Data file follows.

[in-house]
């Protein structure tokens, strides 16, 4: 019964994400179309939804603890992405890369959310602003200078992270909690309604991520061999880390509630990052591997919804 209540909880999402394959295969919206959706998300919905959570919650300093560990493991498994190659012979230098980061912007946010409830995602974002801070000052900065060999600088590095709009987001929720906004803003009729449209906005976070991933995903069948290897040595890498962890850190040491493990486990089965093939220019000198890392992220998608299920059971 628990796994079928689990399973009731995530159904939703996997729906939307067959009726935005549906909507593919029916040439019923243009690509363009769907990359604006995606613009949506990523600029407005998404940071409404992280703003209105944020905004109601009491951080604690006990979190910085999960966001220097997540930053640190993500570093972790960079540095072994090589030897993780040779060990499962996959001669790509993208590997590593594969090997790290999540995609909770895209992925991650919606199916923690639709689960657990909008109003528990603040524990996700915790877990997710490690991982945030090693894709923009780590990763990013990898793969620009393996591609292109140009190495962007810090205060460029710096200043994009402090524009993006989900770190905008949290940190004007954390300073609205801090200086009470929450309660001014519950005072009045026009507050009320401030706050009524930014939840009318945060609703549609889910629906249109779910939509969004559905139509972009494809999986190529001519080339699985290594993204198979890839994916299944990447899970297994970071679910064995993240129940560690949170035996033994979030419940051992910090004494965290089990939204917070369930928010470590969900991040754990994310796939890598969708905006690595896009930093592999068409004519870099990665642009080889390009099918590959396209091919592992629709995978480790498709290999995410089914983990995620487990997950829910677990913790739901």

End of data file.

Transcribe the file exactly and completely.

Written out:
[in-house]
């Protein structure tokens, strides 16, 4: 019964994400179309939804603890992405890369959310602003200078992270909690309604991520061999880390509630990052591997919804 209540909880999402394959295969919206959706998300919905959570919650300093560990493991498994190659012979230098980061912007946010409830995602974002801070000052900065060999600088590095709009987001929720906004803003009729449209906005976070991933995903069948290897040595890498962890850190040491493990486990089965093939220019000198890392992220998608299920059971 628990796994079928689990399973009731995530159904939703996997729906939307067959009726935005549906909507593919029916040439019923243009690509363009769907990359604006995606613009949506990523600029407005998404940071409404992280703003209105944020905004109601009491951080604690006990979190910085999960966001220097997540930053640190993500570093972790960079540095072994090589030897993780040779060990499962996959001669790509993208590997590593594969090997790290999540995609909770895209992925991650919606199916923690639709689960657990909008109003528990603040524990996700915790877990997710490690991982945030090693894709923009780590990763990013990898793969620009393996591609292109140009190495962007810090205060460029710096200043994009402090524009993006989900770190905008949290940190004007954390300073609205801090200086009470929450309660001014519950005072009045026009507050009320401030706050009524930014939840009318945060609703549609889910629906249109779910939509969004559905139509972009494809999986190529001519080339699985290594993204198979890839994916299944990447899970297994970071679910064995993240129940560690949170035996033994979030419940051992910090004494965290089990939204917070369930928010470590969900991040754990994310796939890598969708905006690595896009930093592999068409004519870099990665642009080889390009099918590959396209091919592992629709995978480790498709290999995410089914983990995620487990997950829910677990913790739901």